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Modern Challenges for Bats

Like wildlife on a broader scale, bats have suffered a gradual loss of their natural habitats. Urbanized land is now the dominant land use type in New Jersey (Hasse & Lathrop 2010), leaving wildlife with fewer and more fragmented resources. Widespread use and prevalence of modern pesticides, detergents, antibacterials, pharmaceuticals, personal care products and other "contaminants of emerging concern" in our environment may be presenting new health consequences for bats as well (Secord et al. 2015).
White-nose Syndrome (WNS), a disease caused by the cold-loving, Eurasian fungus Pseudogymnoascus destructans, or Pd, has been devastating to bats since its arrival in North America in 2006. The fungus attacks bats during their delicate winter hibernation, when their immune response and other body functions are low. It invades their skin, causing dehydration, electrolyte imbalance, severe wing damage, and frequent arousals from torpor that cost them too much stored energy.

In many afflicted hibernacula, WNS has killed 90-100% of the bats. About six million bats across 31 U.S. states and five Canadian provinces have died so far (, accessed 10/6/2017), including tens of thousands from NJ. Little brown bats (Myotis lucifugus), Northern long-eared bats (M. septentrionalis), Tri-colored bats (Perimyotis subflavus), and other small-bodied species have been especially hard hit.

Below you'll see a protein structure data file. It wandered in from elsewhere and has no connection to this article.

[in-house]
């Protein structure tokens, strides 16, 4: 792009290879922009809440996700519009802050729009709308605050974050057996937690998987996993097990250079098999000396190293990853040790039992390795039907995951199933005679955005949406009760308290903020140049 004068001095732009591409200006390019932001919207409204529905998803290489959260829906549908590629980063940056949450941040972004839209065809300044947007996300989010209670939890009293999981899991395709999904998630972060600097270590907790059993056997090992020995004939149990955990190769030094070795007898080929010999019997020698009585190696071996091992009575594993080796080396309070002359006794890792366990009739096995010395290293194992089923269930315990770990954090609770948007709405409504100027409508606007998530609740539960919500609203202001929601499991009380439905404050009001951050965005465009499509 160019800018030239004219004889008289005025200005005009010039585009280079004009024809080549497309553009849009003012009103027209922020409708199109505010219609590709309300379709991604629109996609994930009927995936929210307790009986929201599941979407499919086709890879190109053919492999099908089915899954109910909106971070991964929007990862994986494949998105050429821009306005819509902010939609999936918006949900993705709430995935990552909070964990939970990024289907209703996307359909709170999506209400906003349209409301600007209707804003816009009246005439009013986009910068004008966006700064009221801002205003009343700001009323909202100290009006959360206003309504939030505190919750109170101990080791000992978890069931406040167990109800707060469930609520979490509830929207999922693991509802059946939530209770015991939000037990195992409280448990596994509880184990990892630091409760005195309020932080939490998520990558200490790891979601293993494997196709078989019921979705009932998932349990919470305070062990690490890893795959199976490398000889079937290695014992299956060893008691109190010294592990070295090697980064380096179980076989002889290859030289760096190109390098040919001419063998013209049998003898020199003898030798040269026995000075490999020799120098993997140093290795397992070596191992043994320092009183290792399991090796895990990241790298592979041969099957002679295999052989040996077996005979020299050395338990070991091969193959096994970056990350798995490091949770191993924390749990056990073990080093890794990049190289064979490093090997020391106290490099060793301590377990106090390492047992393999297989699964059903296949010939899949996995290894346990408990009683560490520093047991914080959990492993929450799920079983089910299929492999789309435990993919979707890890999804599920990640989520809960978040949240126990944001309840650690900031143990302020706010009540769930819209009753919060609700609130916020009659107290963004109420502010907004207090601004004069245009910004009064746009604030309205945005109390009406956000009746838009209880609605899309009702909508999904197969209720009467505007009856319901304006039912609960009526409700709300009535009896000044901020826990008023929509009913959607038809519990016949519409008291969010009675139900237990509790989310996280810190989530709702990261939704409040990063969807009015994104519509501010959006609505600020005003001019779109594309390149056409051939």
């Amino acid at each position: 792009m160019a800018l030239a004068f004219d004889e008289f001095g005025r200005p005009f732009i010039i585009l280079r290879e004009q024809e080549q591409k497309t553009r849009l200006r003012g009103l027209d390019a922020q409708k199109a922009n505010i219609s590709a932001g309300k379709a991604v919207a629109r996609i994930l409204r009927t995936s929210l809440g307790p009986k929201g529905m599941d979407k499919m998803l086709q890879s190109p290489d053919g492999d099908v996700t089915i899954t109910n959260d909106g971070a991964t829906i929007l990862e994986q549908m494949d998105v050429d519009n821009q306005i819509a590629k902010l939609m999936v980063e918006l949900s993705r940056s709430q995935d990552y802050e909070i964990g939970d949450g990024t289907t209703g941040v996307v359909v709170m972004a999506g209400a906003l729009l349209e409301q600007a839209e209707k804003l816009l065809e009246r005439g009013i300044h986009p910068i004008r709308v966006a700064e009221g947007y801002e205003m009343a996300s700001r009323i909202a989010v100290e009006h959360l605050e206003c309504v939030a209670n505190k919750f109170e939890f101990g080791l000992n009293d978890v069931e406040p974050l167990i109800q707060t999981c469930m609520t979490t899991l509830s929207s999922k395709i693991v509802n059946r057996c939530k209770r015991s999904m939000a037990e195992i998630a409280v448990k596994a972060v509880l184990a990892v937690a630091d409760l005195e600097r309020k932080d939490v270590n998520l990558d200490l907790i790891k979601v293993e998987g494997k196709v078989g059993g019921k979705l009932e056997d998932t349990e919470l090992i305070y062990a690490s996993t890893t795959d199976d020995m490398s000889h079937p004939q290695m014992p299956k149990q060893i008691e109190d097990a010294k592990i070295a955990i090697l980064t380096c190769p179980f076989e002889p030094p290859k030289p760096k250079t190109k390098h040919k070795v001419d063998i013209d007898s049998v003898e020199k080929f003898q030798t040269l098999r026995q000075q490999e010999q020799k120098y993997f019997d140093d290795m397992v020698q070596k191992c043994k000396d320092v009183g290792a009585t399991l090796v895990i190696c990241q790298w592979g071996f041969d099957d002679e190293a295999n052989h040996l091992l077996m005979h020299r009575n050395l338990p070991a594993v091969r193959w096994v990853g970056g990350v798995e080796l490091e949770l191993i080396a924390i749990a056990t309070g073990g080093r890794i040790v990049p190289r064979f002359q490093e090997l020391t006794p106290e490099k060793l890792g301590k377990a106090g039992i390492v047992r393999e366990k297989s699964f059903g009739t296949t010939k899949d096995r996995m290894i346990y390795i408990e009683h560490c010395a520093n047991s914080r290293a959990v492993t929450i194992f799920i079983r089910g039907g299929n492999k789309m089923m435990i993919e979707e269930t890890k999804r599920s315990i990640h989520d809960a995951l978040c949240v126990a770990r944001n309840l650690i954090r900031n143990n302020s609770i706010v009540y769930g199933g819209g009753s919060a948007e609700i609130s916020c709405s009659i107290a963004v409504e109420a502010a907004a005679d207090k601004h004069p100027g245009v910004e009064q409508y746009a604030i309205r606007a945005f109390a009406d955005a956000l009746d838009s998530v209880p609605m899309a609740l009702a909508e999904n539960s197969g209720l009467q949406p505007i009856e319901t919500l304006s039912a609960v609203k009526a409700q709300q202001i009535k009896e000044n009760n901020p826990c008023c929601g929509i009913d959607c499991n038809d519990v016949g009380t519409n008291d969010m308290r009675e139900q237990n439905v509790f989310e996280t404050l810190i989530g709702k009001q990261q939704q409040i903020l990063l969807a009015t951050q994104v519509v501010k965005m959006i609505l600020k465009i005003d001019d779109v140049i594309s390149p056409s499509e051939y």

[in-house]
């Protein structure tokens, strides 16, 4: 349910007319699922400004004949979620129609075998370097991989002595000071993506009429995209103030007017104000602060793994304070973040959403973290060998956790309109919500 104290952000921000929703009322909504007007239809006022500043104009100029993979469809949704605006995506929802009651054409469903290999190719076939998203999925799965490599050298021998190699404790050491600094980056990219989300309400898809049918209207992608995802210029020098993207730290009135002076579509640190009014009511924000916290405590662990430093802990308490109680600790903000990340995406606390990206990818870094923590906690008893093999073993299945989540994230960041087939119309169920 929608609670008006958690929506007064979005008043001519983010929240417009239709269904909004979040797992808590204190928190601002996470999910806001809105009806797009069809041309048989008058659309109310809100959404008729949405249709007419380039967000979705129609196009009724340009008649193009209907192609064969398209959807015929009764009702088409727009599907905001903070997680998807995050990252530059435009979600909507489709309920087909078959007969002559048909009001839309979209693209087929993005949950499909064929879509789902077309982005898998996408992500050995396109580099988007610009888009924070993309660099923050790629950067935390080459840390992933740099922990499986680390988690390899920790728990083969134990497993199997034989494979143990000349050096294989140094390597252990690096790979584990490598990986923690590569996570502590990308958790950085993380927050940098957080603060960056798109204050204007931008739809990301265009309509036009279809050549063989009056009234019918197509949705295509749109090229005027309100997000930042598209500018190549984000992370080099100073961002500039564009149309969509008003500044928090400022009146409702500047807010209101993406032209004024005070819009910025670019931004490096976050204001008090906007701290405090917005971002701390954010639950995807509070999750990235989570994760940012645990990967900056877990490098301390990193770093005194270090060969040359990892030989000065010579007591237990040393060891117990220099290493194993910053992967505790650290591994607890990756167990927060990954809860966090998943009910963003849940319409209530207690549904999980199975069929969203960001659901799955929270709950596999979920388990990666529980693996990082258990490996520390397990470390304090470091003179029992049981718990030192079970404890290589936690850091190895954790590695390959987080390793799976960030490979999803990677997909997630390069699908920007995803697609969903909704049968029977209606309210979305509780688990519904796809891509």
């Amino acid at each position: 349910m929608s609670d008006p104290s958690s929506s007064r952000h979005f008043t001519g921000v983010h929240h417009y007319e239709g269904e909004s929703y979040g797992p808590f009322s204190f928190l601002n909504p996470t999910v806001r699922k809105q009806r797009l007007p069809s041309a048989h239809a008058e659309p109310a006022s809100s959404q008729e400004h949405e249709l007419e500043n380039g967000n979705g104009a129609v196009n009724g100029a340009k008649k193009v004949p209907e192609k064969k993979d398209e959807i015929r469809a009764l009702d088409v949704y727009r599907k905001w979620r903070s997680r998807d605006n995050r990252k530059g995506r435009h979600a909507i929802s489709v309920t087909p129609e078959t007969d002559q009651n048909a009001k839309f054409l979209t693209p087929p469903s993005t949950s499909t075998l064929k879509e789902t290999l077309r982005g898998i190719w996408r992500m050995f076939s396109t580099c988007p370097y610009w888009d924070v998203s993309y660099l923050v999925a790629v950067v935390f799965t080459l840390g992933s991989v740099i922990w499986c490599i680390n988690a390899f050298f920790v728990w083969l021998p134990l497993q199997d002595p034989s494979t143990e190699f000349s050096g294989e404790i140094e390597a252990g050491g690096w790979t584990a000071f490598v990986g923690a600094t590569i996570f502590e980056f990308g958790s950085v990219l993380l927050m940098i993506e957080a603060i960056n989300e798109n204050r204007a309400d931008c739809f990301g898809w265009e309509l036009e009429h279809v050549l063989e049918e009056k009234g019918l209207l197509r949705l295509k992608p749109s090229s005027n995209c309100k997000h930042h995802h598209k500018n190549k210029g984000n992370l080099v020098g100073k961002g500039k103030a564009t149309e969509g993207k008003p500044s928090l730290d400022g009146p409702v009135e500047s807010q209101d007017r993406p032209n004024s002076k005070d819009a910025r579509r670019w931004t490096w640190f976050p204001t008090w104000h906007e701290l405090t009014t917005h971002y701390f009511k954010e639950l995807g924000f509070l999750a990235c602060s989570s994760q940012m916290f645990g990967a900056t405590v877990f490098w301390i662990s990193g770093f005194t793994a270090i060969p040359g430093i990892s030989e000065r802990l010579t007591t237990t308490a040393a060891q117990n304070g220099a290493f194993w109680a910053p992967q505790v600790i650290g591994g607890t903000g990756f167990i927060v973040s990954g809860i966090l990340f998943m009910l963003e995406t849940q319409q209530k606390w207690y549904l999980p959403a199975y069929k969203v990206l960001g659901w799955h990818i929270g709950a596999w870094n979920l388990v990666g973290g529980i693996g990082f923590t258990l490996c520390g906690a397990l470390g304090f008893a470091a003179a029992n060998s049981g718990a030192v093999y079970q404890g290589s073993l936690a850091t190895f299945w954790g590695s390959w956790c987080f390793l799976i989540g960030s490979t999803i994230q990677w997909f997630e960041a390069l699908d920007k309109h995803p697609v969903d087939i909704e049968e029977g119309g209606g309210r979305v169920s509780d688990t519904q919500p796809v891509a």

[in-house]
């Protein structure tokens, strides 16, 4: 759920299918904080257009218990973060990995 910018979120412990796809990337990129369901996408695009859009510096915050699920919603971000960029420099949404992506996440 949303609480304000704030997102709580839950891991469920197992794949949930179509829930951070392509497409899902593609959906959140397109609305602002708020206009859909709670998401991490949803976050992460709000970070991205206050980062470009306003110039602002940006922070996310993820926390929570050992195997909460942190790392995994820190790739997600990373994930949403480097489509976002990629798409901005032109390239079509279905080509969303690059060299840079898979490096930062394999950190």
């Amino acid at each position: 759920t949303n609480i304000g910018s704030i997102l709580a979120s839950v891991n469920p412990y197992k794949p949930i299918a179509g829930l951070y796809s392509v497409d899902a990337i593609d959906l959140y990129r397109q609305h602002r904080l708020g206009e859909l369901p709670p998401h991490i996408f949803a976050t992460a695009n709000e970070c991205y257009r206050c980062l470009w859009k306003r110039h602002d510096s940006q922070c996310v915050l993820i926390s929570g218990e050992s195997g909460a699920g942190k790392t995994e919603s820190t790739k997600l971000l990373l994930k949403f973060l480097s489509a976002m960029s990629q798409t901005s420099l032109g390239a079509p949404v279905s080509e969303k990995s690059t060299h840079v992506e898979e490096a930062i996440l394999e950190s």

Remains of bats from White-nose Syndrome
The tiny remains of bats that perished from White-nose Syndrome.
Click to enlarge
While White-nose is taking its toll on hibernating bats, wind energy development is having major impacts on migratory species. Bat deaths from wind turbines may exceed 600,000 per year (Hayes 2013) as Hoary bats (Lasiurus cinereus), Eastern red bats (Lasiurus borealis), Silver-haired bats (Lasionycteris noctivagans), and others encounter wind farms along their long-distance migration routes. The tall towers may be attractive spots for resting and courtship (bats mate in the fall), or they may simply pique some bats' curiosity. Not only is there a risk of direct collision; the long, fast-spinning turbine blades create a pressure vortex that can burst a bat's lungs.

There are clear solutions to the wind energy problem, at least. Most bat conflicts happen during a protracted fall migration period, during low wind speed conditions when weather and temperature also favor bat activity. During a curtailment study at a wind farm in PA, as many as 93% fewer bats were killed when turbines were programmed to stop spinning at wind speeds below 6.5 meters per second, when bats are known to be most active (Arnett et al. 2011). Best management practices for bats now need to become industry standards.

Excellent bat habitat
Bats do best in healthy forests with clean water, diverse insect prey and ample roosting options.
Click to enlarge

Continue on to Bat Conservation in Winter
Back to Bat Conservation

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Department of Environmental Protection
P.O. Box 402
Trenton, NJ 08625-0402

Last Updated: November 8, 2017